Despite these concerns, I am cautiously optimistic that Facebook may be turning the corner. The track record of human rights advocacy by Facebook’s Human Rights Director Miranda Sissons, along with colleagues such as Alex Warofka and Iain Levine, is unimpeachable. This moral leadership matters. The greatest challenge for Sissons and her team will be within Facebook, to expand and entrench a policy that applies to all personnel and all aspects of a company that prioritised profit and growth over respect for fundamental rights and democracy, including the health and safety of its users.
The company’s new human rights policy is a pathway that can lead to fundamental revision of the corporate ethos, and a better legacy than the one Zuckerberg is currently responsible for.”
Sissons is acutely aware of these challenges and in the recent IHRB podcast acknowledged that the company “will be judged based on our actions, not our words.” With so much left to be fleshed out in the human rights policy, including unprecedented offline commitments such as a fund to support HRDs, there are high expectations around implementation and meaningful engagement which risk outpacing complicated negotiations within the company and senior management. For example, a recent report revealed how Facebook’s artificial intelligence algorithms amplify disinformation and misinformation in ways that no one, including those who created it, know how to rein in. The new policy will have to address the resulting risks and harms, growing at pace, globally.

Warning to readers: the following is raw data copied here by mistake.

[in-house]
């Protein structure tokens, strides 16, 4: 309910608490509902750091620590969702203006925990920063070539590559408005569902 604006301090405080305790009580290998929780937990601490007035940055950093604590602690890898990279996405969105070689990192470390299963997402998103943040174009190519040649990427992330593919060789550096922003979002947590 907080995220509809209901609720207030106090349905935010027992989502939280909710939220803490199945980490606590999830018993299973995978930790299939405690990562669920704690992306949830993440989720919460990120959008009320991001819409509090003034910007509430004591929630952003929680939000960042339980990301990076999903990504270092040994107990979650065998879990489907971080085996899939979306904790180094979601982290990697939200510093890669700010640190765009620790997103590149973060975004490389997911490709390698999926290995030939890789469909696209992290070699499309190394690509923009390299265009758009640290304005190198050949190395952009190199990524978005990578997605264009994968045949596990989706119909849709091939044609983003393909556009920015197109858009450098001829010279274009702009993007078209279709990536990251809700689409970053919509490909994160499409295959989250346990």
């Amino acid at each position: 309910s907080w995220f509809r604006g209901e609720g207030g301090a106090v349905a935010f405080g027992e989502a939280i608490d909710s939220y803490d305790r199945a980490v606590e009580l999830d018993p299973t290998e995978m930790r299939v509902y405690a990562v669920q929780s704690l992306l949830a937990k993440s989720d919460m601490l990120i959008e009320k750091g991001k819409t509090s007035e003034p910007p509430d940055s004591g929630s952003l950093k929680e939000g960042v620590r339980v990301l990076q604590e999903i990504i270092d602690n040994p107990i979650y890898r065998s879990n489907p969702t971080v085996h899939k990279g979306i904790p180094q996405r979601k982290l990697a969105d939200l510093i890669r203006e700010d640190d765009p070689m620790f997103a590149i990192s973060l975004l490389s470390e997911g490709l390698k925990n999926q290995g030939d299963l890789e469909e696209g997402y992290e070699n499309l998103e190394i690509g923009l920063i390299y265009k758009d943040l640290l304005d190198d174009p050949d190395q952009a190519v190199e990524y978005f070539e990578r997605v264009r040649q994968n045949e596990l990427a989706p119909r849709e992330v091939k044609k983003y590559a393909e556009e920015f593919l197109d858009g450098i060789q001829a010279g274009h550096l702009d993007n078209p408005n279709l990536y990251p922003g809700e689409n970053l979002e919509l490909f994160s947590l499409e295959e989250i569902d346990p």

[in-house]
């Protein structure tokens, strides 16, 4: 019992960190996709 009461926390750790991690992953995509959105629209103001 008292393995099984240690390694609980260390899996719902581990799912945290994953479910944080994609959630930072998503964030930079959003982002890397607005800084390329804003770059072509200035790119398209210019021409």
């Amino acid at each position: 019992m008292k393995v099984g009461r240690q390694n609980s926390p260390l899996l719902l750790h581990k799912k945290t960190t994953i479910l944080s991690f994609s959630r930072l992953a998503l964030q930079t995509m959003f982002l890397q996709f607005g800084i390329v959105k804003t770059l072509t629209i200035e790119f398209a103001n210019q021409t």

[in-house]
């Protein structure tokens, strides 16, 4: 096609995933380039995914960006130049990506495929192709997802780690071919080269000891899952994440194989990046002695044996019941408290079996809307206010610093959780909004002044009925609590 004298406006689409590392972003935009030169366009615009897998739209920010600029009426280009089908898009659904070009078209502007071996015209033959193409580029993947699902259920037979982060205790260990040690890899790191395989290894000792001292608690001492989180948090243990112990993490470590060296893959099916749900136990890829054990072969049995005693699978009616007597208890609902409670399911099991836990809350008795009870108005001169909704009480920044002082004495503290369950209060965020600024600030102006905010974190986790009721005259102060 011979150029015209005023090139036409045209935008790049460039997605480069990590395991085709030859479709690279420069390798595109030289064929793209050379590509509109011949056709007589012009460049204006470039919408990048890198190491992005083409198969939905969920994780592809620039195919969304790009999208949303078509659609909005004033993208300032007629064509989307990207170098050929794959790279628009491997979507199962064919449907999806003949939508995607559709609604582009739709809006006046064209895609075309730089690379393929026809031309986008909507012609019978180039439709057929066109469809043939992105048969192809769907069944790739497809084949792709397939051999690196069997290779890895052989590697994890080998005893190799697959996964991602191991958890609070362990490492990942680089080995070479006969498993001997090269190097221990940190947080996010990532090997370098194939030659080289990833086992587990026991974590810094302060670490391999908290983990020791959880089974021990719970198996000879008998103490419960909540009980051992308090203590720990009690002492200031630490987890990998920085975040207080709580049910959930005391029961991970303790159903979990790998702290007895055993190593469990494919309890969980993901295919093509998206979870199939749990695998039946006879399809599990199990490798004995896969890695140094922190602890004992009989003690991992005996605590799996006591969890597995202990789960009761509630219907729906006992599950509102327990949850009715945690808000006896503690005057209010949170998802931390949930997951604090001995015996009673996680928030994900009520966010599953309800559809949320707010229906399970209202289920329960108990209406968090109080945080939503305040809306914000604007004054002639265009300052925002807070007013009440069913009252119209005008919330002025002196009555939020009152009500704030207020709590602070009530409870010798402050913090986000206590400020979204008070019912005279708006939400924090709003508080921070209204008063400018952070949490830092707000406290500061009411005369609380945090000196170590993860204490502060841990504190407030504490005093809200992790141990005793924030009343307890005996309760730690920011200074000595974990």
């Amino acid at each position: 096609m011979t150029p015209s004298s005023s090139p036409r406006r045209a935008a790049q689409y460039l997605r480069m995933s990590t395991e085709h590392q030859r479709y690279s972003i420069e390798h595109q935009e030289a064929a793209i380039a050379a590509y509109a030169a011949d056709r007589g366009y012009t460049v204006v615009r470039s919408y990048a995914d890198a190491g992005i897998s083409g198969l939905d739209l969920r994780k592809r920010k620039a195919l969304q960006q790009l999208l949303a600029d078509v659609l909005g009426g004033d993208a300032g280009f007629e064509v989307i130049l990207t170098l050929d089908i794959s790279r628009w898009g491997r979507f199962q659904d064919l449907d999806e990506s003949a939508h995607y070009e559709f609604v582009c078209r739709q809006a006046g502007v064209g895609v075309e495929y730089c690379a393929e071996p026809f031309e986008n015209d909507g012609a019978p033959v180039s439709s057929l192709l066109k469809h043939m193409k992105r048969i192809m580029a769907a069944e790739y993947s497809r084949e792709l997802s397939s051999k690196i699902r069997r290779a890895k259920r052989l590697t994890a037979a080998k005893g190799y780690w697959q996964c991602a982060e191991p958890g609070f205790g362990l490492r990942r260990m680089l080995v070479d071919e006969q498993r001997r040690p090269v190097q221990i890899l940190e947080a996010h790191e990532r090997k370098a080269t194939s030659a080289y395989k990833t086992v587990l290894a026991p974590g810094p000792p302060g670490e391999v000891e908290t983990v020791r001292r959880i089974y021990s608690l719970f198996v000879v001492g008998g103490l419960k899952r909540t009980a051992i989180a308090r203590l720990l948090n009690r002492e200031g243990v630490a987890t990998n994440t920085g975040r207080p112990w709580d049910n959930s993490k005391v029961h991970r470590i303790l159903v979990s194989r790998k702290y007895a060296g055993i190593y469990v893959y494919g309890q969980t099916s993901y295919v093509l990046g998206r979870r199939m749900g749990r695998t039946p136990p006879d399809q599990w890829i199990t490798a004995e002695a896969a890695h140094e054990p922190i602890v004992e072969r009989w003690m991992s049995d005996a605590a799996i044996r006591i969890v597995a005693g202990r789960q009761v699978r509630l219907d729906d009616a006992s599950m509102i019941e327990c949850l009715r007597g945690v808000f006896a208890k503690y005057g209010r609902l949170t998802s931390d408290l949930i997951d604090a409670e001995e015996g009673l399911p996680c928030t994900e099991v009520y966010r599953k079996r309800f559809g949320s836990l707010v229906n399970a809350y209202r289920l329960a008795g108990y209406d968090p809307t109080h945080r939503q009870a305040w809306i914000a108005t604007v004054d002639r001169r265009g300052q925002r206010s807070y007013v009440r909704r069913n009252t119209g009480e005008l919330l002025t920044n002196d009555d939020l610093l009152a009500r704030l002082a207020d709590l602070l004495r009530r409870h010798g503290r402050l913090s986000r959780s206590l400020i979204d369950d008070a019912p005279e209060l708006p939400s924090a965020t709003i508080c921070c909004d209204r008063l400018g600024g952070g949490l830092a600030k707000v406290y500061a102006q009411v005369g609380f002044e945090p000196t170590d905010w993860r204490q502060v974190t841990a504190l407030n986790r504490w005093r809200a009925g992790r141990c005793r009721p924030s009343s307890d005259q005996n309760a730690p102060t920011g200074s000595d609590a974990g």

Finally, Facebook’s human rights commitments will be tested most not in the US or Europe but in significant markets like India and the Philippines with authoritarian leaders. In a nod to realpolitik, the policy notes that “when faced with conflicts between such laws and our human rights commitments, we seek to honour the principles of internationally recognised human rights to the greatest extent possible.” Time will reveal how far Facebook prioritises principles over profit.
Ultimately, Sissons and her team have presented a bold new direction for Facebook. The company’s new human rights policy is a pathway that can lead to fundamental revision of the corporate ethos, and a better legacy than the one Zuckerberg is currently responsible for.